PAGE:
Body-safe lube ingredients are super important for a healthy vaginal pH as well as a healthy sex life. Whether lube is an afterthought or an add-on, it might be time to investigate exactly what is inside the bottle of lube you reach for at the bedside table. 

It’s always useful to learn what your body likes and what it doesn’t tolerate. Even if your lube literacy may not be 10/10, thankfully more research exists to offer some understanding. Knowing the difference between lubricants and the harmful ingredients to avoid is the best place to start.

What are the 3 main types of lubes?

Lubes essentially come in three categories. The three types of lubes you’ll typically encounter are water-based, silicone-based, and oil-based.

Water-based lubricants are considered the go-to since they are compatible with sex toys, usually affordable, safe to use with latex condoms, and won’t stain your clothes or sheets. It’s important to note that water-based lubricants tend to dry out easier and aren’t the best choice for any plans of shower or underwater intimacy. 

Oil-based lubricants seem to be championed for lasting longer than water-based lube. The downside is that they tend to trap bacteria faster, creating an optimal environment for infections.

Silicone-based lubricants are popular as they are durable. The downside is that they may irritate those with sensitive skin. Overall safety is an on-going topic among researchers as compatibility between latex and certain lubricants needs further research.

How can lube throw off your pH?

With the sensitive nature of the vagina comes a range of complications when introducing harmful or even mildly irritant substances. Period products, condoms, and lubes may each throw off your pH if there is the presence of certain harmful ingredients. In the case of lubes, this may look like irritation, soreness, or discomfort. Ingredients lists that are overloaded with chemicals may be to blame for throwing things out of balance. This is because excessive use of chemicals creates an unfavorable environment for the vagina.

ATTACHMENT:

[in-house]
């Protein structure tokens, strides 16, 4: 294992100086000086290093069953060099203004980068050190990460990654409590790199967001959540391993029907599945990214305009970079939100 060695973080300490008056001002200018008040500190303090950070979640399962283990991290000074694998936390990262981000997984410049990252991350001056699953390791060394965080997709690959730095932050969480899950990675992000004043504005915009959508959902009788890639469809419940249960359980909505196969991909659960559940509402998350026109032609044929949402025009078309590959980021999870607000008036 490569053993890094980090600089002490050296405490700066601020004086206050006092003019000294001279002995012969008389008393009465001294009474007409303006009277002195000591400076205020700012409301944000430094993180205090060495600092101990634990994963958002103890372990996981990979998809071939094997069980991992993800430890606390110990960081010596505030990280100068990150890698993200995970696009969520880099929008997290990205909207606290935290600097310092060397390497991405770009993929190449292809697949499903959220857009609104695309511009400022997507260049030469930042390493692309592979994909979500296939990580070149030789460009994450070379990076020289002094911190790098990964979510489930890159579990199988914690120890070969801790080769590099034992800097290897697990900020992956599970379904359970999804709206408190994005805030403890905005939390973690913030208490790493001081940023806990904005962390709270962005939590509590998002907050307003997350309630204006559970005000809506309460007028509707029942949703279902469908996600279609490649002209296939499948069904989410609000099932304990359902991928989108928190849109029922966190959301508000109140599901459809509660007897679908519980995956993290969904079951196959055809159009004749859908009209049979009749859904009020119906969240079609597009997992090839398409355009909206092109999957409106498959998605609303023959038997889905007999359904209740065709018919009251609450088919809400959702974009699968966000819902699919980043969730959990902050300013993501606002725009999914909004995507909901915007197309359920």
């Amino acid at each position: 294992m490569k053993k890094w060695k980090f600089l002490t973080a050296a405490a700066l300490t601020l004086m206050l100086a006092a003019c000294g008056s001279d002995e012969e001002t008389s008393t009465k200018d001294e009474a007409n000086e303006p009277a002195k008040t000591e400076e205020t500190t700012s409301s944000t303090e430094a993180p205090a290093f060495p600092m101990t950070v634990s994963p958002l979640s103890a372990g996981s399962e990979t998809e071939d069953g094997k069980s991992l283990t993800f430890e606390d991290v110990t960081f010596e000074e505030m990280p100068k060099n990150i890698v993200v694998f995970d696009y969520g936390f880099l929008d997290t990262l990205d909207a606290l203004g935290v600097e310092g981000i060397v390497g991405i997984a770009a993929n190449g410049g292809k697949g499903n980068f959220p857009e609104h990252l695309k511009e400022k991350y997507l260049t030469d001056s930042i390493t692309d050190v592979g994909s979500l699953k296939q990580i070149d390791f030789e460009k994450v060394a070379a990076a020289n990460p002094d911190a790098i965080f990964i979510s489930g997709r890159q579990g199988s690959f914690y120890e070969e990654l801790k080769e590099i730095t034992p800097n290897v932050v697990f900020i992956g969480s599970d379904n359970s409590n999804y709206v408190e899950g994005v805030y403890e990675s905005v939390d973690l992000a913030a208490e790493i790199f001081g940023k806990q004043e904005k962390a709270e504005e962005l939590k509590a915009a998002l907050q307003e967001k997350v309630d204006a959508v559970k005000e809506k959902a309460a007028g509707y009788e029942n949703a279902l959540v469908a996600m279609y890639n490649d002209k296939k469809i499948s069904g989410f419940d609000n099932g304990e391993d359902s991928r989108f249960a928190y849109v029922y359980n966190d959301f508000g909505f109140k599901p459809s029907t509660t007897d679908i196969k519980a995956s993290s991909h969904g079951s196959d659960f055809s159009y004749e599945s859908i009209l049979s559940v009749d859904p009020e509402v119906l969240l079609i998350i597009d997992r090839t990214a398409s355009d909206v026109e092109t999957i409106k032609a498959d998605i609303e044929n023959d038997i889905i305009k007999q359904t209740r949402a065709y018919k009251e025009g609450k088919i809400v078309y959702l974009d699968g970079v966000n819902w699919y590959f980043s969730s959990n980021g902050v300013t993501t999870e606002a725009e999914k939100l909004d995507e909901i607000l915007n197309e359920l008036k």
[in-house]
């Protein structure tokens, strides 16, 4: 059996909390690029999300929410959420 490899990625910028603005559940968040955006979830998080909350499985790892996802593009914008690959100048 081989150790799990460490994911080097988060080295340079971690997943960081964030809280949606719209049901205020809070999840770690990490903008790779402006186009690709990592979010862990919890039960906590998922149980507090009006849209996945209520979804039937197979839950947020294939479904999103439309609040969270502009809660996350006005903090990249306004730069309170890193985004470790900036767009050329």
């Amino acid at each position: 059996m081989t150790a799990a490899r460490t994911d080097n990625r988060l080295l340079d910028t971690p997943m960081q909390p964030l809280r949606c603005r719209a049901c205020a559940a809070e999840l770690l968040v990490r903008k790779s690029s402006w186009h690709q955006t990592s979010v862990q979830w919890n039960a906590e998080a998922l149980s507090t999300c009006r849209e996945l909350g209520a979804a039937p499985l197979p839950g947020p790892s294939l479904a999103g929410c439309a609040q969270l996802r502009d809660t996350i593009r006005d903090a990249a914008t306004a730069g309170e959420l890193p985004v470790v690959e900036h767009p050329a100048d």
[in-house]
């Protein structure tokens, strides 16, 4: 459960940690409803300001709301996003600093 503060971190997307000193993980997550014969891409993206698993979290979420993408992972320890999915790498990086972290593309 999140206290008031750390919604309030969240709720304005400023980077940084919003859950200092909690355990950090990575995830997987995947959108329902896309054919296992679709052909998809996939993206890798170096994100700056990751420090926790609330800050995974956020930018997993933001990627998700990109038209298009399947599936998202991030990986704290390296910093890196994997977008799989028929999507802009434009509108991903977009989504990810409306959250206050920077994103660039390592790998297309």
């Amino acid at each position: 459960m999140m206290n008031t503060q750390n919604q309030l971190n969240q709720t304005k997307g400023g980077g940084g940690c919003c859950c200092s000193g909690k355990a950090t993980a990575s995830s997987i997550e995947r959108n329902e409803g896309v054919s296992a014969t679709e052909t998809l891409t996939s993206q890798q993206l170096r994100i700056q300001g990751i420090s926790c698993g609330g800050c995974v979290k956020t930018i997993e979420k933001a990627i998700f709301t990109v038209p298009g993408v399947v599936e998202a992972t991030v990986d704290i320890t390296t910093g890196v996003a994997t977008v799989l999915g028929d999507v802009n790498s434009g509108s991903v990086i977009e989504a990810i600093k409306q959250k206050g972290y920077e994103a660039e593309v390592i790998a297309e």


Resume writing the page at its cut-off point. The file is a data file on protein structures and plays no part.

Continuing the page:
Lube ingredients you might want  to avoid

Petroleum or petroleum-based ingredients

Avoiding Petroleum or petroleum-based ingredients is one way to maintain a well-balanced pH. This is because petroleum is proven to contribute to bacterial overgrowth and cause disruptions in the vaginal pH balance. 


Parabens, commonly referred to as methylparaben and/or propylparaben, are other ingredients worth looking out for. Whether irritating the vaginal mucous membranes or causing rashes, parabens have long been considered an ingredient to steer clear from when optimizing vaginal health. Some studies have also linked parabens to fertility problems and possible endocrine disruption.


Anecdotes from women suggest that exposure to lubes that include glycerin increases the risk of yeast infections. More research is underway to get a greater understanding of how glycerin affects vaginal microflora. 


Spermicides like nonoxynol-9 are often added to lubes. While this may be helpful in respect to birth control, it also creates a harmful environment for the vagina. Since studies have shown that the irritability risk is significant, it is an ingredient to steer clear from or find an alternative.

Flavored Lubes

Even while the scent or taste may add a sweet surprise to your steamy activities, the labeled ‘fragrance’ or ‘aroma’ should be closer looked at. Often, the generic ‘flavored’ listing in the ingredients refers to undisclosed chemicals. Some of these chemicals have the potential to be harmful  including carcinogens, reproductive toxins and allergens. 

Choosing the right lube comes down to paying attention to the ingredients. Choosing a lube that isn’t loaded with a long list of ingredients full of chemicals is key. Sometimes, less is more. It’s also a good idea to consider the type of intimacy you’ll be engaging in and consider how your lube choice may interact with that.